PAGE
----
# Strategy for Movable Tic Tac Toe

Movable Tic Tac Toe is similar to the classic game as it uses 3 x 3 matrix and has the same goal of winning, which is to align 3 X's or O's marks horizontally, vertically or diagonally. The difference is:

1. A player is limited to 3 X's or O's marks.
2. Once a player has all 3 marks placed on the grid, the player has to move a piece when it's his turn.

Play:

1. At the first phase, the players place their pieces one by one in a normal tic-tac-toe form.
2. At the second phase, after each player placed his 3 pieces, players can move any piece in the direction of the arrows presented. They can move up to two spaces in the same direction and can jump over their own and opponents pieces. Turning is allowed at the end of a turn but moving cannot happen afterward.

Q: What would be a strategy for this game?

Example game:

• You might want to ask: what is the name of this variant? This will allow to search for strategy for this variant. Commented Nov 23, 2021 at 8:47
• The game you are describing sounds much more like Three Men's Morris than Tic Tac Toe.
– Zags
Commented Nov 23, 2021 at 22:42
• In order to solve the game, we need to know which arrows each tile has. Commented Nov 24, 2021 at 10:54
• The arrows are just a two perpendicular lines. But it changes because players can rotate them 45 degrees. They can change between orthogonal and diagonal. Commented Nov 24, 2021 at 14:32
• @Cohensius, to clarify, the pieces themselves have the arrows and define the direction of the piece. The square they are on has no effect. Commented Nov 24, 2021 at 21:42

The game you are describing is more similar to Three Men's Morris than to Tic Tac Toe. Unlike Three Men's Morris, the extra movement options under the rules you cite mean the game is likely a draw under optimal play. I'm assuming that this game has something akin to Chess's draw due to Threefold Repition; if not, the optimal result of the game is that you play forever, in which case the only winning move is not to play.

The classic Three Men's Morris was solved in the 1200's as a first player victory. The Libro de los Juegos lists the following solutions (translation from here):

There are two possible victories, depending upon the second player's moves, the first being: 1. b2, a3; 2. b1, b3; 3. c3, a1; 4. b1-c1, any; 5. b2-c2. The second is 1. b2, b3; 2. a1, c3; 3. a3, a2; 4. a1-b1, any; 5. b1-c1.

Those solutions give a good starting point for this game. I'm going to gloss over a lot of the piece orientations during setup; in general, the optimal piece orientation is implied by the subsequent moves a player wants to threaten.

As player 1, you want to start in the middle with your piece orthogonal (B2+).

Case 1: If player 2 responds in the middle of a side (say B3), player 1 can force a win by playing 2. a1, c3; 3. a3, a2. This generates the following board, where player 1 can move a1-c1 to win:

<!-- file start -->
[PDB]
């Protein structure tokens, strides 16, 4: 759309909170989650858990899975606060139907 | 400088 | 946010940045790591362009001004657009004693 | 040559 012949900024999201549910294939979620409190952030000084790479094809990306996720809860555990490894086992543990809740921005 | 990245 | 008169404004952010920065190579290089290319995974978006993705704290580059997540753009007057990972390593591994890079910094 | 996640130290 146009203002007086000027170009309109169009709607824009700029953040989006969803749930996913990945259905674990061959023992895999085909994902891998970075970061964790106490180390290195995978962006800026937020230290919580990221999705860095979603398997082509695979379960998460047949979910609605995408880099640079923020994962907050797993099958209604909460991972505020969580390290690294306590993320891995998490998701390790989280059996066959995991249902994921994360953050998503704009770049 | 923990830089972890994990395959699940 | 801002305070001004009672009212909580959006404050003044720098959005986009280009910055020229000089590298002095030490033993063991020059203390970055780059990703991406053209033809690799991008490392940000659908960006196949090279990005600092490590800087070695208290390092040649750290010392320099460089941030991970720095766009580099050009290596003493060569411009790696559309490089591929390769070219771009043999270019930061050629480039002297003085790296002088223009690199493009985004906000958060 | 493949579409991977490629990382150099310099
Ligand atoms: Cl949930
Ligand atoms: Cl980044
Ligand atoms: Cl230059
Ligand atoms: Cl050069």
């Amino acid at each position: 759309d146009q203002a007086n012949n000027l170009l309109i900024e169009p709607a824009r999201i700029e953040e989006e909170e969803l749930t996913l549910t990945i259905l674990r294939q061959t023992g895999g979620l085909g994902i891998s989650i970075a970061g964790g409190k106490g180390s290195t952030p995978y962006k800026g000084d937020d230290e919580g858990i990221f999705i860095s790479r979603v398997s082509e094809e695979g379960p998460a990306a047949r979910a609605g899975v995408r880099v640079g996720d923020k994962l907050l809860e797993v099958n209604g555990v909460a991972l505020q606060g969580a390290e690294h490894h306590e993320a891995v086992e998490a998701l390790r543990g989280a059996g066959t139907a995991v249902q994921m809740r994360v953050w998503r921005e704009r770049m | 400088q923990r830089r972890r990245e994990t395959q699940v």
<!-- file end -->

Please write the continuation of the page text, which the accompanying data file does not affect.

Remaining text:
``````  1 2 3
A X O X
B . X O
C . . O
``````

If player 2 instead plays C1 on turn 3, player 1 can move b2-a2 to win.

Given that, player 2 should respond by playing in a corner (say A3). Player 1 can then force either of the following boards:

Case 2 (1. b2, a3; 2. b1, b3; 3. c3, a1):

``````  1 2 3
A O . O
B X X O
C . . X
``````

This seems to be a draw. Unlike in Three Man's Morris, here Player 1 must move to a2 to prevent a loss (player 2 threatens b3-a2). b1-a2 is the best move as it threatens a player 1 win, but player 2 just responds with b3-c2. Player 1 would then move a2-b1, player 2 would move c2-b3, and the game would be a stalemate.

Case 3 (1. b2, a3; 2. a2, c2; 3. c3, a1):

``````  1 2 3
A O X O
B . X .
C . O X
``````

I can't see any way player 1 can force a win here. If player 1 moves c3-b3 to threaten a win, player 2 moves a1-b1 to block, and the players would then reverse those moves causing a stalemate. Anything else isn't moving towards a victory. I believe this case is a draw as well.

• In this variation, the direction of the arrows presented matter. Sometimes a move won't be possible in the cases above. Also, pieces can be moved directly across corners (i.e. a2-b1, b1-c2, c2-b3, or b3-a2). So in Case 1, after X does b1-c1, O could directly move b3-a2 and win the game depending on the arrows direction. Commented Nov 24, 2021 at 1:11
• @Jonah If the design of the board is relevant, please update the question to include a picture of the board.
– Zags
Commented Nov 24, 2021 at 1:12
• The board is a normal tic tac toe shape. It is just a 3x3 square. Whereas in Three Men's Morris, the board has a 3x3 of spaces, but the connections/paths are not the same. Hope this helps. Commented Nov 24, 2021 at 1:34
• I edited the question to show the board and pieces, but I am not sure this will help. In Three Men's Morris, an edge can lead to a corner and the center, but not another edge. In this tic tac toe variant, a piece oriented diagonally can jump from edge to edge directly. Commented Nov 24, 2021 at 18:20
• @Jonah You need to add substantially more detail to the question. Please include a full description of how wraparound movement works as well as how the diagonal and orthogonal pieces work (what are their initial states, how they change, and how they interact with the rest of the game). Adding several sample turns to your question could also help clarify the rules.
– Zags
Commented Nov 24, 2021 at 18:57